OS X Pages: Converting Documents to PDF

| Quick Tip

Would you like to pass along a copy of a document you’ve created in Pages to someone else? Well, you’ve got a little bit of a dilemma. If you don’t know whether your recipient is on a Mac, sending him a Pages file isn’t the way to go, as it may mean that he can’t even open it! There are a couple of remedies I like for this problem: First, the Share > Send a Copy option, which is available both as a menu item and a toolbar icon…

Share Menu

Toolbar Icon

…and secondly, the File > Export To feature.

Export To

The “Share” choice is most useful if you don’t intend to keep a copy of your exported file. You’ll still have the original, of course, but maybe you don’t need a PDF of your potato soup recipe hanging out on your Mac, too. So if you pick Share > Send a Copy or click on the toolbar button shown above, you can first choose how to send your file (though Mail, Messages, Notes, or AirDrop), and then you’ll be given a dialog box with your format options.

Choose Format

In general, I always choose “PDF” as the format if my recipient only needs to view and not edit my file, but you do what makes you happy. Heck, you can even share the document as an ePub if that suits you. But anyway, it couldn’t be easier—pick how you want to send your file, pick what format you want to send it in, and then click “Next” to start a new email, message, or what have you with your attachment included.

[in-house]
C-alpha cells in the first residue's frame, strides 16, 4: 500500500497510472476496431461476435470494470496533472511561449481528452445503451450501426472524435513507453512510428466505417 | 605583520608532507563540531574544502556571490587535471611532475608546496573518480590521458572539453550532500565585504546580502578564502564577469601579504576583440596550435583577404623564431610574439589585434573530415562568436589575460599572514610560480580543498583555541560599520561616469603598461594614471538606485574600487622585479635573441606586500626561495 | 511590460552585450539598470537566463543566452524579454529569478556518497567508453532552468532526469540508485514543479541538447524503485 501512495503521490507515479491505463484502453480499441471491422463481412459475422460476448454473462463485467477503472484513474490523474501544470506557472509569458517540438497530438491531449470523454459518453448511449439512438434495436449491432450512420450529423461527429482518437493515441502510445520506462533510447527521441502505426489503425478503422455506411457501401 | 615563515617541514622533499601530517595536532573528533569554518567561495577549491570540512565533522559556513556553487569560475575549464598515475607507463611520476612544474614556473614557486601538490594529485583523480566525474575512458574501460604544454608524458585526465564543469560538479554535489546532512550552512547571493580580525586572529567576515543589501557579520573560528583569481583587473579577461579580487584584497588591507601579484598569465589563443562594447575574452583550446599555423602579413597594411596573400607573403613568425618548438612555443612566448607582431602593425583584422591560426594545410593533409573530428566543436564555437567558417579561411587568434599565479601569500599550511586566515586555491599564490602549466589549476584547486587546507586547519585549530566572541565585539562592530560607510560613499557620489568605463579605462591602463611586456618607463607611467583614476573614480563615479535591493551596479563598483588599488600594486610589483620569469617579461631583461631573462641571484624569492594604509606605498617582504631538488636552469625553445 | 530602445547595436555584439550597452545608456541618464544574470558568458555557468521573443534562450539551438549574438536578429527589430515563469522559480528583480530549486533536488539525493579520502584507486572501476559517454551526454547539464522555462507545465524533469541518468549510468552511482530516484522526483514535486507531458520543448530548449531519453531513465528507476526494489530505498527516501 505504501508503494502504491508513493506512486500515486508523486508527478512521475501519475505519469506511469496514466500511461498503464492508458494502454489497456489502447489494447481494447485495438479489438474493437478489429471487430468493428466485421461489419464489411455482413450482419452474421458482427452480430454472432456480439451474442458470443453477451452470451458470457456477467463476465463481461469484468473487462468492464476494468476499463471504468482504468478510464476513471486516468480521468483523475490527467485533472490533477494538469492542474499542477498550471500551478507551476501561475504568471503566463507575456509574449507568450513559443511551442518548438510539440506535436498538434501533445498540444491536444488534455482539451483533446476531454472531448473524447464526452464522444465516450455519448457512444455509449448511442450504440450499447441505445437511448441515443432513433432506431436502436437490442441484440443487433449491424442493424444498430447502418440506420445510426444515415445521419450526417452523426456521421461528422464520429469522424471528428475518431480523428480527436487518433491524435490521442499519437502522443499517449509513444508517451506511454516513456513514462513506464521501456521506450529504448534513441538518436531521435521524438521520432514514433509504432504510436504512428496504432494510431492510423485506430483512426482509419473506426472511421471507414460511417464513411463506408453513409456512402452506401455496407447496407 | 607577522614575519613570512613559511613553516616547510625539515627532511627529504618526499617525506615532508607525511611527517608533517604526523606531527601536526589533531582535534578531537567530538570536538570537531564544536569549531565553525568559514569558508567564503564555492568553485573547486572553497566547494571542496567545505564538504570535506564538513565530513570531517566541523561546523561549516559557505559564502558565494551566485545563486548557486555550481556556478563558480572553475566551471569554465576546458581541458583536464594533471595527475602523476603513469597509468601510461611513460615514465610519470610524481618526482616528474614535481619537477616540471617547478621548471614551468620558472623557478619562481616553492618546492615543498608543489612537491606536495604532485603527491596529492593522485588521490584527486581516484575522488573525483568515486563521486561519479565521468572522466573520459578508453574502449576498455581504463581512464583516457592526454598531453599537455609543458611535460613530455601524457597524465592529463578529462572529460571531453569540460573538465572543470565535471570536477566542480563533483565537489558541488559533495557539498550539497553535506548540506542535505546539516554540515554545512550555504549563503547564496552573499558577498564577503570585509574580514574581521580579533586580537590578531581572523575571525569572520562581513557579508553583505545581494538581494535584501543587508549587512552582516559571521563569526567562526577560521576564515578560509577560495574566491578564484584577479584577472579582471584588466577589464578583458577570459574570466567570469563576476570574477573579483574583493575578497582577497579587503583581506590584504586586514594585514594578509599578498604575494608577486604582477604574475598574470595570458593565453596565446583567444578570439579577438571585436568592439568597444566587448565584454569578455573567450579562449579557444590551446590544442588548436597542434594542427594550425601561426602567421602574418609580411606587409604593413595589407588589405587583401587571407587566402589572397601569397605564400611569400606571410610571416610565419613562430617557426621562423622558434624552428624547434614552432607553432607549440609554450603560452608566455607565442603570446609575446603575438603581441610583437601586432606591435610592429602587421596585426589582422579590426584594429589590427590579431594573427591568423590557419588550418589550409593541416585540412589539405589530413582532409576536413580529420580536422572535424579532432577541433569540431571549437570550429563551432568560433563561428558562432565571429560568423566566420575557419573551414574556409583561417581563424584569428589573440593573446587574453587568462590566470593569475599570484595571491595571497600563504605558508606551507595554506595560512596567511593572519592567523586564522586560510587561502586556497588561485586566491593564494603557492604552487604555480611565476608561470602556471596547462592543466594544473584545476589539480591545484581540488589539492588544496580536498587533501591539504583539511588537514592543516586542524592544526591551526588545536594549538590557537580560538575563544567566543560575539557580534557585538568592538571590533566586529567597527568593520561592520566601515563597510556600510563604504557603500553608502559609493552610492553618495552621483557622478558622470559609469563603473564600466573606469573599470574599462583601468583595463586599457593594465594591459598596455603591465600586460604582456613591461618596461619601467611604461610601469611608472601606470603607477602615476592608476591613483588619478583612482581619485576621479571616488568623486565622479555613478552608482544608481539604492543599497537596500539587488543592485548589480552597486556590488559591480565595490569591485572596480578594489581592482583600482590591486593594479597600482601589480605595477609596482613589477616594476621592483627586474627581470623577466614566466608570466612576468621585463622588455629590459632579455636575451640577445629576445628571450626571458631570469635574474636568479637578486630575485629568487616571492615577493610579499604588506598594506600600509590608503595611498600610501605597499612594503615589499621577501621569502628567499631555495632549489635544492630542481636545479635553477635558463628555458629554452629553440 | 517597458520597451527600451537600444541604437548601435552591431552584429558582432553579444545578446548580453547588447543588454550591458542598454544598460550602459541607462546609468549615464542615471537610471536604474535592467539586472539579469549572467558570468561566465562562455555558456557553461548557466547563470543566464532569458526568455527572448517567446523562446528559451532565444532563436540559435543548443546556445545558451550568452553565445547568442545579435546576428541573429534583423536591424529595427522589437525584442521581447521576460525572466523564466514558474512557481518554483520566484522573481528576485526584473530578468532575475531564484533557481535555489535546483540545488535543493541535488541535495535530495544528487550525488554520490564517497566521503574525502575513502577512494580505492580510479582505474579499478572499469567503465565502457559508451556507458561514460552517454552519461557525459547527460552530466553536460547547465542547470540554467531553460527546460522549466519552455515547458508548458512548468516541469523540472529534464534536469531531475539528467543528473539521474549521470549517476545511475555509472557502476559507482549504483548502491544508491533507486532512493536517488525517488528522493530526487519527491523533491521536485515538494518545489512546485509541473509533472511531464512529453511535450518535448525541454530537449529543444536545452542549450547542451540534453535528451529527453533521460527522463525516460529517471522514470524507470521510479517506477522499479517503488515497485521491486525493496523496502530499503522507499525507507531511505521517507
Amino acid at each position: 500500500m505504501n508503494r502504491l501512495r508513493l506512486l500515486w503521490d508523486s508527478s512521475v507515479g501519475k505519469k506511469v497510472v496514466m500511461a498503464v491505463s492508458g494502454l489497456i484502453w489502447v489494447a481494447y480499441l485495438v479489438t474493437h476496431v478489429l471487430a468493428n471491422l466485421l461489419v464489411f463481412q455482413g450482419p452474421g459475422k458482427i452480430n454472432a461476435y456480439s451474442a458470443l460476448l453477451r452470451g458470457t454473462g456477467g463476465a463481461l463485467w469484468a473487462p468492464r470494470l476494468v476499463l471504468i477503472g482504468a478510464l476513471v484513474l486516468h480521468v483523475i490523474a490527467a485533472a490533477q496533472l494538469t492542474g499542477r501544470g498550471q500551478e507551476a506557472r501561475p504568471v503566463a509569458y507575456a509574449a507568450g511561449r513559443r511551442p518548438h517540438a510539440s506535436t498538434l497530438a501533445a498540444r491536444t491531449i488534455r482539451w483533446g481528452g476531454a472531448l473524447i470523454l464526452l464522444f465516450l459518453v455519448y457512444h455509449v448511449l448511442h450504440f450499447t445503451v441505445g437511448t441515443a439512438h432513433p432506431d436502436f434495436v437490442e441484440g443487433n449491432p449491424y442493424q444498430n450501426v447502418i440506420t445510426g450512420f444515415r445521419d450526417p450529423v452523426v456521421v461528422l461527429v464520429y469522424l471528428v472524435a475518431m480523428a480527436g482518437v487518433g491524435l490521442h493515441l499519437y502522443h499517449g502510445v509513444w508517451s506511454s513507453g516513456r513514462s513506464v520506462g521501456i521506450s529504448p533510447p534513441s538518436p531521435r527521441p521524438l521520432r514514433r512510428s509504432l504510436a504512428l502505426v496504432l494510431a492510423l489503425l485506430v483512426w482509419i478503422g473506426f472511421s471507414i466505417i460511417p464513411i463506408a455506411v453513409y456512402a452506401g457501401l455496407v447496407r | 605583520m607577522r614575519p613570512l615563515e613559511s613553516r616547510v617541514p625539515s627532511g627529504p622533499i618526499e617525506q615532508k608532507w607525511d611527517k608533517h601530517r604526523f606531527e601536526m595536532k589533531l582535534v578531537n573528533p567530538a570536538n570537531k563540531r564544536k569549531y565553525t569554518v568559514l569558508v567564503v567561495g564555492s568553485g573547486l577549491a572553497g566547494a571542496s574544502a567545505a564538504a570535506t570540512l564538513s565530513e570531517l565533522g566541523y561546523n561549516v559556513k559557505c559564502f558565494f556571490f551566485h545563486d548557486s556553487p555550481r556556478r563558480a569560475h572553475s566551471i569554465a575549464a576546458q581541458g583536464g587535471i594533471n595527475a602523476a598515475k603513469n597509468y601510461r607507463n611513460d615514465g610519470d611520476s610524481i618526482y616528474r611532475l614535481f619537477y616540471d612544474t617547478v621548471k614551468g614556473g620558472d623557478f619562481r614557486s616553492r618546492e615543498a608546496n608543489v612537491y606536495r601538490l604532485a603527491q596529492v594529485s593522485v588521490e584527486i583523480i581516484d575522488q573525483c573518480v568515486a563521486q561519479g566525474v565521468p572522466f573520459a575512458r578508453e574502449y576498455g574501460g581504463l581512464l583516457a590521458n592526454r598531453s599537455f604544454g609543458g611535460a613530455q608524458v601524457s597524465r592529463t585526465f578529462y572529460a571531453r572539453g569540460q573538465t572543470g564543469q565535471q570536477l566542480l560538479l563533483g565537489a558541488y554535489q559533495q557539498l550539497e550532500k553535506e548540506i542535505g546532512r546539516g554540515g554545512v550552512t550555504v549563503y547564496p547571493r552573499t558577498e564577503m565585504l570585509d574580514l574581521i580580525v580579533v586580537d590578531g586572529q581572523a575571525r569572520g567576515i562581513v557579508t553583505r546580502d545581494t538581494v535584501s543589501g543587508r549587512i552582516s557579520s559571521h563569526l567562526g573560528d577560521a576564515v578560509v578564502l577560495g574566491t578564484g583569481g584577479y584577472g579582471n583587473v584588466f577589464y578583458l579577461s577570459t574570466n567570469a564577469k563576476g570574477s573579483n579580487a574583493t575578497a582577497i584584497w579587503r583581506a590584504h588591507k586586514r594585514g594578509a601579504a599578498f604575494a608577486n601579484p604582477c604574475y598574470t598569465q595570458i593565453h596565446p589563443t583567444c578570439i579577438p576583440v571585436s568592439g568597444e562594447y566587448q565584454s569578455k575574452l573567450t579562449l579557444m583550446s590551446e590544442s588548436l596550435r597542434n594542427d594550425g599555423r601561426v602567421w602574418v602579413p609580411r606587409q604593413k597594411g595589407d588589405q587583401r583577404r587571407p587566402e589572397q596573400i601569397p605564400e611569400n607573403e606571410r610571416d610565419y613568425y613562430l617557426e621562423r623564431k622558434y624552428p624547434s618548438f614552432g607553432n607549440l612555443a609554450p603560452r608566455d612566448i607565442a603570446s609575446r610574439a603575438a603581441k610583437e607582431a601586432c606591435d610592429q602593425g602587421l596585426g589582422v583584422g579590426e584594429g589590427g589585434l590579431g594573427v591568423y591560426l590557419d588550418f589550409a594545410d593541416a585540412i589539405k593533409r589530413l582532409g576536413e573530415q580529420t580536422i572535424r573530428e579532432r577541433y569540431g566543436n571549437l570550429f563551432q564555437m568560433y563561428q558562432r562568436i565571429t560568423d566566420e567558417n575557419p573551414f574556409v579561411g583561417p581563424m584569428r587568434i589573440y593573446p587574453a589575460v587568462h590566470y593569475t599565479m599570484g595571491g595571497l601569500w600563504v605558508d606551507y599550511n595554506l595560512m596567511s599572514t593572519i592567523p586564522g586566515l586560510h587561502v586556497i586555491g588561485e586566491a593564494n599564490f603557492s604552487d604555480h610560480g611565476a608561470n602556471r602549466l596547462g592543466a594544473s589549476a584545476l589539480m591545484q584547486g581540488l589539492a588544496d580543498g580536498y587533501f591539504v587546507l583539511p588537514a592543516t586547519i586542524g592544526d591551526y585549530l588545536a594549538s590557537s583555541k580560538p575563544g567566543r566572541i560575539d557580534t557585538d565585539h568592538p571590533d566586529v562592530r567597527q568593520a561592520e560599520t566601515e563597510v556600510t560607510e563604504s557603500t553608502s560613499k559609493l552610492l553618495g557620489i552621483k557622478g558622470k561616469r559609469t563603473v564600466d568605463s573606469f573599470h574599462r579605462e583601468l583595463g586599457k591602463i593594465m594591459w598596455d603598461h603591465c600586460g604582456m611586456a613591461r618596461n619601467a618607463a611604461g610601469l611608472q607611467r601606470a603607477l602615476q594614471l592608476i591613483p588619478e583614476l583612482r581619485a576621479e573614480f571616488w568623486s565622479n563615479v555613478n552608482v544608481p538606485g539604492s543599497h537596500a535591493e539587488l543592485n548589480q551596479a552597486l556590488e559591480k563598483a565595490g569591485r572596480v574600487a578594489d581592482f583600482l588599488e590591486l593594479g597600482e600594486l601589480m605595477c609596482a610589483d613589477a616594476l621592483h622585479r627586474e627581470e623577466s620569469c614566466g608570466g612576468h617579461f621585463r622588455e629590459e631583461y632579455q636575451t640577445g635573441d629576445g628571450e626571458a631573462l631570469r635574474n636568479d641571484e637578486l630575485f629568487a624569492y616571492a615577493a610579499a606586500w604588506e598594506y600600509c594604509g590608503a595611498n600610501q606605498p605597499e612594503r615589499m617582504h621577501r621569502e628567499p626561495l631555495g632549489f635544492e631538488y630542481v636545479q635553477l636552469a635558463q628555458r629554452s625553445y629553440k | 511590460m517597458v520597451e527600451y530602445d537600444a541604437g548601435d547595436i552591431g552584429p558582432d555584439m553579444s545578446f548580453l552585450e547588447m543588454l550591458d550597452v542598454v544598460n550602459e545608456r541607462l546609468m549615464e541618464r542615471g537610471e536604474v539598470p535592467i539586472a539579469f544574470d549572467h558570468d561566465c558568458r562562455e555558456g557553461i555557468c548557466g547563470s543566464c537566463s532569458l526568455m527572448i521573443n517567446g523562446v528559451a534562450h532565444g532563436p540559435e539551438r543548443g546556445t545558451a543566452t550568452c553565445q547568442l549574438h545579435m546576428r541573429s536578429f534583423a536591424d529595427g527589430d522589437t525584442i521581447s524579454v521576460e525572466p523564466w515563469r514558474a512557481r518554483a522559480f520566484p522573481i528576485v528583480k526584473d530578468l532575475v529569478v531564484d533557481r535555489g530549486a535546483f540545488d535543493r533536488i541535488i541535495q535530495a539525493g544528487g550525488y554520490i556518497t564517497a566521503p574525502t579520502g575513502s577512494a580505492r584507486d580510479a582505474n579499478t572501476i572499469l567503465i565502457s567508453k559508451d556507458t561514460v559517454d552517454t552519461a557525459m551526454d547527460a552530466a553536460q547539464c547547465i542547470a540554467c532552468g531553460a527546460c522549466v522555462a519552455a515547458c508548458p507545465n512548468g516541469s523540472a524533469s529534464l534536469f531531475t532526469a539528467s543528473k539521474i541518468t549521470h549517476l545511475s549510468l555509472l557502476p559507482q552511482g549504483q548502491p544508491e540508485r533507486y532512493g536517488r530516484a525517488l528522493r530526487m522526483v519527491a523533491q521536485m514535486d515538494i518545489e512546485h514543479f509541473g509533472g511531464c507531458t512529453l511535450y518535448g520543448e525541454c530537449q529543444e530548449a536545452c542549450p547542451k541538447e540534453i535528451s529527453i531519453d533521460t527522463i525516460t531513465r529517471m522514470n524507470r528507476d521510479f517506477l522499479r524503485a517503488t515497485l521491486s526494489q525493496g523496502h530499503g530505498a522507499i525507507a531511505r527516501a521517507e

Messages Window

Where File > Export To comes in handy is when you do want to save the exported version of your document on your own Mac, outside of sticking it in a note like you can do with the “Share” feature. Also, this method provides you with a couple of extra format choices.

Export Choices

So if you need a copy saved in plain text or in the older Pages format, this’d be the way to go. After you select from the File > Export To menu, you’ll follow similar steps to the ones I listed above, and then you can pick where to save your new document. Simple! And you don’t even have to pay for Microsoft Office or anything. I’m trying to refrain from making a snarky comment here, guys.

3 Comments Add a comment

  1. And you don’t even have to pay for Microsoft Office or anything. I’m trying to refrain from making a snarky comment here, guys.

    Well you don’t need InDesign and Acrobat to do it either. Anyway, the people who need to learn how to send a PDF or RTF are Office users, they think that everyone has a copy.

Add a Comment

Log in to comment (TMO, Twitter, Facebook) or Register for a TMO Account